Transtensional folding

Research output: Contribution to journalArticle

60 Scopus citations

Abstract

Strain modeling shows that folds can form in transtension, particularly in simple shear-dominated transtension. Folds that develop in transtension do not rotate toward the shear zone boundary, as they do in transpression; instead they rotate toward the divergence vector, a useful feature for determining past relative plate motions. Transtension folds can only accumulate a fixed amount of horizontal shortening and tightness that are prescribed by the angle of oblique divergence, regardless of finite strain. Hinge-parallel stretching of transtensional folds always exceeds hinge-perpendicular shortening, causing constrictional fabrics and hinge-parallel boudinage to develop.These theoretical results are applied to structures that developed during oblique continental rifting in the upper crust (seismic/brittle) and the ductile crust. Examples include (1) oblique opening of the Gulf of California, where folds and normal faults developed simultaneously in syn-divergence basins; (2) incipient continental break-up in the Eastern California-Walker Lane shear zone, where earthquake focal mechanisms reflect bulk constrictional strain; and (3) exhumation of the ultrahigh-pressure terrain in SW Norway in which transtensional folds and large magnitude stretching developed in the footwall of detachment shear zones, consistent with constrictional strain. More generally, folds may be misinterpreted as indicating convergence when they can form readily in oblique divergence.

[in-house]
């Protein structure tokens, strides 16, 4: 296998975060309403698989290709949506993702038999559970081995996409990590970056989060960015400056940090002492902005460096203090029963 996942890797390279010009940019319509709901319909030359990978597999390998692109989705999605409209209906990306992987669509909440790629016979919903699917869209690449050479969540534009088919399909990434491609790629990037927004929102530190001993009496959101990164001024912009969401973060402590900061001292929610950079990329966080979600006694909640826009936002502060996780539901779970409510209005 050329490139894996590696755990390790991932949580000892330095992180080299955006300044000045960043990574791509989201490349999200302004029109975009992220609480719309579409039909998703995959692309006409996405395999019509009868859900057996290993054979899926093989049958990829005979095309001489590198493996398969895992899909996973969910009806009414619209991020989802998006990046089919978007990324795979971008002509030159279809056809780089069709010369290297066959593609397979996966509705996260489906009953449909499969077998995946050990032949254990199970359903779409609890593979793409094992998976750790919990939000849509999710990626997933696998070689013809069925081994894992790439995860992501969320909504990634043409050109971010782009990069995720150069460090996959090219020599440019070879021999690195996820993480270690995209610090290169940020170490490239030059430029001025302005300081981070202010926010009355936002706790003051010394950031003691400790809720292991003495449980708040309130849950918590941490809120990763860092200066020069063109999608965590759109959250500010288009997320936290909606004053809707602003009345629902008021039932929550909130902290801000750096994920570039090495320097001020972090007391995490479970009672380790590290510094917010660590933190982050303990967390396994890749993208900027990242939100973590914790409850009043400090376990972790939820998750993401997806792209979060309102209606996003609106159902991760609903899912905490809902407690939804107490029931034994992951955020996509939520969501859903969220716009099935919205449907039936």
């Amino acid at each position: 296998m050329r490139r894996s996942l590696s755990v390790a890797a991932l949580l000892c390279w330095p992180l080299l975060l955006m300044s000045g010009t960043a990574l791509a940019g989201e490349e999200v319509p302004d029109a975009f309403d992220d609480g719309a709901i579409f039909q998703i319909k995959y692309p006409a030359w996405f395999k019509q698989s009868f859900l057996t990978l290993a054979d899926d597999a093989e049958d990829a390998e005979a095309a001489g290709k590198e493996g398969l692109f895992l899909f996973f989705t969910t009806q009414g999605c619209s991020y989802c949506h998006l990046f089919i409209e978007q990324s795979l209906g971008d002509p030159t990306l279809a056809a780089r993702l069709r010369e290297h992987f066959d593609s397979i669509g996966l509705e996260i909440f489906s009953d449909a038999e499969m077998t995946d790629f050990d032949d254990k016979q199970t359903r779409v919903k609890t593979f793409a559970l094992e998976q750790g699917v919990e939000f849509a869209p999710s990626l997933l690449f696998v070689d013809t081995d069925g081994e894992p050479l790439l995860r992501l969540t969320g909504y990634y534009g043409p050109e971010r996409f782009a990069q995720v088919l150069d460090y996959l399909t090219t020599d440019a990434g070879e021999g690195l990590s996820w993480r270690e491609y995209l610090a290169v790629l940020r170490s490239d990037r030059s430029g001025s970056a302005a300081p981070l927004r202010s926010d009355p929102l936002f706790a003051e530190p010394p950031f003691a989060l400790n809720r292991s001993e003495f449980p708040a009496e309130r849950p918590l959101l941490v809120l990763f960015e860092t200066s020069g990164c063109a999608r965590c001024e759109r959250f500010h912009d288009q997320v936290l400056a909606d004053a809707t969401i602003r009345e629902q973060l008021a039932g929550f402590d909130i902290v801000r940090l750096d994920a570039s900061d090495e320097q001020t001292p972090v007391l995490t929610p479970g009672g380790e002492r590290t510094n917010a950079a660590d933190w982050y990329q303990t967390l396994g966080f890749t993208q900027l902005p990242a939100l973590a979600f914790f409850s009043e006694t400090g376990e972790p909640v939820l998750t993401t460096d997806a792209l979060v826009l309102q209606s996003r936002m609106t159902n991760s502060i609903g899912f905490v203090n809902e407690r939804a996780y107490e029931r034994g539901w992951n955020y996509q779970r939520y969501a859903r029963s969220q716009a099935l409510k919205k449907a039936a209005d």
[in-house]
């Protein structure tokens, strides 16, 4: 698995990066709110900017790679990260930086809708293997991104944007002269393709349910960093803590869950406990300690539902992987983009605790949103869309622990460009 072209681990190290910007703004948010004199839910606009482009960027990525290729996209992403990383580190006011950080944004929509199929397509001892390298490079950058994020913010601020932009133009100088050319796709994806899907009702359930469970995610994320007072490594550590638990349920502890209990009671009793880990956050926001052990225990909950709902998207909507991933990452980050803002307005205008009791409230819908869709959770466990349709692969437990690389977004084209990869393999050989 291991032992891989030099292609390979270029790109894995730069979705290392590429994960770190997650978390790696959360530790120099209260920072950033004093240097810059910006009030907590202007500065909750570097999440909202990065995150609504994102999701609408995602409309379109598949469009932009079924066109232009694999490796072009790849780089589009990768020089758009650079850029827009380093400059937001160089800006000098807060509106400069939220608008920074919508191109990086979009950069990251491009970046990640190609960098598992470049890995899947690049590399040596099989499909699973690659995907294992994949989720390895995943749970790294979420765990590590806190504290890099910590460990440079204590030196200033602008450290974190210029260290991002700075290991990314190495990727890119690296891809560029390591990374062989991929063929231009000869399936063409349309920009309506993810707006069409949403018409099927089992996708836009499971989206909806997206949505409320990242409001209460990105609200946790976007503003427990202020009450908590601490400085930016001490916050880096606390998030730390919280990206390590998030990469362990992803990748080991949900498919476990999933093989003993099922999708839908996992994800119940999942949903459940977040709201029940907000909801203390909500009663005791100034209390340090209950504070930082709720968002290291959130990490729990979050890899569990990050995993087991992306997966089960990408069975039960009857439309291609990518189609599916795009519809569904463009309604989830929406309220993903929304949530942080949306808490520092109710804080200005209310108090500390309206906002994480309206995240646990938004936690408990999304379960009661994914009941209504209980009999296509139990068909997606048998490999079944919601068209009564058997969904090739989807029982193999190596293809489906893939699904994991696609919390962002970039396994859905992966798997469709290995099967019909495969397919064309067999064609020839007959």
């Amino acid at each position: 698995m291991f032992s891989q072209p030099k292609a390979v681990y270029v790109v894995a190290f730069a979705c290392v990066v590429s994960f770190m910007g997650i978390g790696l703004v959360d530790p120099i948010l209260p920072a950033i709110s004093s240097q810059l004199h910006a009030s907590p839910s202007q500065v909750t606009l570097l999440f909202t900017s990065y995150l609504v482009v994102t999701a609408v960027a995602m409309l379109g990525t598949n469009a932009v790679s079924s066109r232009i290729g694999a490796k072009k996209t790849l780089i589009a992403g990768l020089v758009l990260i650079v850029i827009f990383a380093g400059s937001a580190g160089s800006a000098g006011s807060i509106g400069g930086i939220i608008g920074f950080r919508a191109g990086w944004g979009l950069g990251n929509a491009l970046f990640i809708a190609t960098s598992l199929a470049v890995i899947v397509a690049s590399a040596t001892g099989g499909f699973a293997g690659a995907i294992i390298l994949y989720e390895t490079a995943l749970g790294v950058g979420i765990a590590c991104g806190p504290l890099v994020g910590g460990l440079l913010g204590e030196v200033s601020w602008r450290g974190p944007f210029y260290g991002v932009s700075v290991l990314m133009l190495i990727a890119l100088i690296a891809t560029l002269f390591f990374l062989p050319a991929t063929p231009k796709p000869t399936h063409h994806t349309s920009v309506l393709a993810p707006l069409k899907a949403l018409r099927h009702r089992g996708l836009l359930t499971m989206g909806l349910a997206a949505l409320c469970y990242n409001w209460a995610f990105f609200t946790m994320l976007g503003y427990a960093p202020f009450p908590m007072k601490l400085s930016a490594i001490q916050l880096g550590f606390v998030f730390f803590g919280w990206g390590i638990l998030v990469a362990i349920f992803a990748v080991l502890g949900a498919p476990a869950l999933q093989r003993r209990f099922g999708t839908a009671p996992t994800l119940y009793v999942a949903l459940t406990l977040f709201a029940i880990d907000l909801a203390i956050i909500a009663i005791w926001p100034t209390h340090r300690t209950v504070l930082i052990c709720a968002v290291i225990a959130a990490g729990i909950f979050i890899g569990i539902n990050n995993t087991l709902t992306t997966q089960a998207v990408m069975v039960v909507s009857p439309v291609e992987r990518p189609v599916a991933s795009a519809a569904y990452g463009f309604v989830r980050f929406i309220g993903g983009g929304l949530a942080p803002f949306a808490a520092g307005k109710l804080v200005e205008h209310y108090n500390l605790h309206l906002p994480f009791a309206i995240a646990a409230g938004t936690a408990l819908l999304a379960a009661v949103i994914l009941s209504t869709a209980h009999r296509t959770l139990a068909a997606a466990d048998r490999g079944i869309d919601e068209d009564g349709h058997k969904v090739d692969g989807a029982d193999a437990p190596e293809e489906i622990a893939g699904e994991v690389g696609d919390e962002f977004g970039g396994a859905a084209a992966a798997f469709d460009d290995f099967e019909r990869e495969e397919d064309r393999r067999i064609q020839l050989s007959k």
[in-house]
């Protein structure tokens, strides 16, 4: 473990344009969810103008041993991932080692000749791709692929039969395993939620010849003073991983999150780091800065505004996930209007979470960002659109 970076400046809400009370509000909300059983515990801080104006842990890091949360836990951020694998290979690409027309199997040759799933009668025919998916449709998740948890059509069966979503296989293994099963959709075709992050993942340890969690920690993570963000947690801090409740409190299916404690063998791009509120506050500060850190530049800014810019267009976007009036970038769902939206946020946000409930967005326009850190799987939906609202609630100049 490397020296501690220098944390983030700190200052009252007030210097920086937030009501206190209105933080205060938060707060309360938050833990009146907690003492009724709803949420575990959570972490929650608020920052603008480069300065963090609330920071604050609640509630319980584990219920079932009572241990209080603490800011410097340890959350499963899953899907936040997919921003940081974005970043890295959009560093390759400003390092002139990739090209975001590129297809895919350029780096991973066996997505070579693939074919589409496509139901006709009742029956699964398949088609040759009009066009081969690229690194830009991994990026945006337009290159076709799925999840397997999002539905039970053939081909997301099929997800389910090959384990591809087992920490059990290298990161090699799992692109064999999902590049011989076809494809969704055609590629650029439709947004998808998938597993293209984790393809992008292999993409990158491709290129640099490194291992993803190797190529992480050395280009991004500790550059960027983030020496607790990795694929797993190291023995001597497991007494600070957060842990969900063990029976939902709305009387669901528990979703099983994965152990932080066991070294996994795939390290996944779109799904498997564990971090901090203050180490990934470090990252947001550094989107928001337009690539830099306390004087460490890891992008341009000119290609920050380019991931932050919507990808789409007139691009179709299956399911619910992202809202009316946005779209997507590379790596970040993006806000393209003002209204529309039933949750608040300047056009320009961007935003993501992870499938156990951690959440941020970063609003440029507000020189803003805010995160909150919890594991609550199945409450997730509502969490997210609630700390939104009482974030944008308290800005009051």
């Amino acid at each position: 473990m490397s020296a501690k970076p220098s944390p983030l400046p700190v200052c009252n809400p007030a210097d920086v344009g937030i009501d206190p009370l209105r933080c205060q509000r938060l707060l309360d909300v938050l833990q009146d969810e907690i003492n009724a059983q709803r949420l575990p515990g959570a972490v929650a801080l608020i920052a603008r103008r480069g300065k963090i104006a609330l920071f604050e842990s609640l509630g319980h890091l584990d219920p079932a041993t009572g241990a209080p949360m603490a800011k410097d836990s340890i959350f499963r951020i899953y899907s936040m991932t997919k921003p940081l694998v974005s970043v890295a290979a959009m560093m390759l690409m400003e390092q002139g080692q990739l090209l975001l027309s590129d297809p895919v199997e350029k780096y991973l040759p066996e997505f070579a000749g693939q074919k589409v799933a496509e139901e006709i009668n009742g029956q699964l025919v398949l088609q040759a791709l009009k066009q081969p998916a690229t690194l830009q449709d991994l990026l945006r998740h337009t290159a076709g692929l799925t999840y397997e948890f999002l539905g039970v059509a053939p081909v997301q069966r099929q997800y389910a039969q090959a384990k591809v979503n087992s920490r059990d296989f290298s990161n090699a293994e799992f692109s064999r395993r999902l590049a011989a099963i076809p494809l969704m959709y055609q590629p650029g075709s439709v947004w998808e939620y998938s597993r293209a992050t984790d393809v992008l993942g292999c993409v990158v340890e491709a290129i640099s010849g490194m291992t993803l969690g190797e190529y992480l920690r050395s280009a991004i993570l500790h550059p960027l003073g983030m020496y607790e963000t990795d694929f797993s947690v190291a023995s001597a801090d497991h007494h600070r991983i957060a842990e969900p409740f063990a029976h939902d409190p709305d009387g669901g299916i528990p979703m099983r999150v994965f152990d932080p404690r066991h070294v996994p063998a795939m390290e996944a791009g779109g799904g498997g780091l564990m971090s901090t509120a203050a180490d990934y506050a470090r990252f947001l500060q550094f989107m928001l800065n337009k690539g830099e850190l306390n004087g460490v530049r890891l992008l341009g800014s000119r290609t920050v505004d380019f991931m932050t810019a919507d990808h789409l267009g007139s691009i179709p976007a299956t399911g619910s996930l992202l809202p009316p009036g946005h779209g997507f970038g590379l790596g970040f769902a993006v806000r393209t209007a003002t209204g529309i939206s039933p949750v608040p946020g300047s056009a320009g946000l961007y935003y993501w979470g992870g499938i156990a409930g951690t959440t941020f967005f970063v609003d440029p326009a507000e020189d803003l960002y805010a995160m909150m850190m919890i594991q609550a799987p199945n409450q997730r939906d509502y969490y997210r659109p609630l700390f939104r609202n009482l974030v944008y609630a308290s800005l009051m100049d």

Original languageEnglish (US)
Pages (from-to)89-102
Number of pages14
JournalJournal of Structural Geology
Volume56
DOIs
StatePublished - Oct 15 2013

Keywords

  • Constrictional strain
  • Folding
  • Oblique divergence
  • Shear zones
  • Transtension

Fingerprint Dive into the research topics of 'Transtensional folding'. Together they form a unique fingerprint.

  • Cite this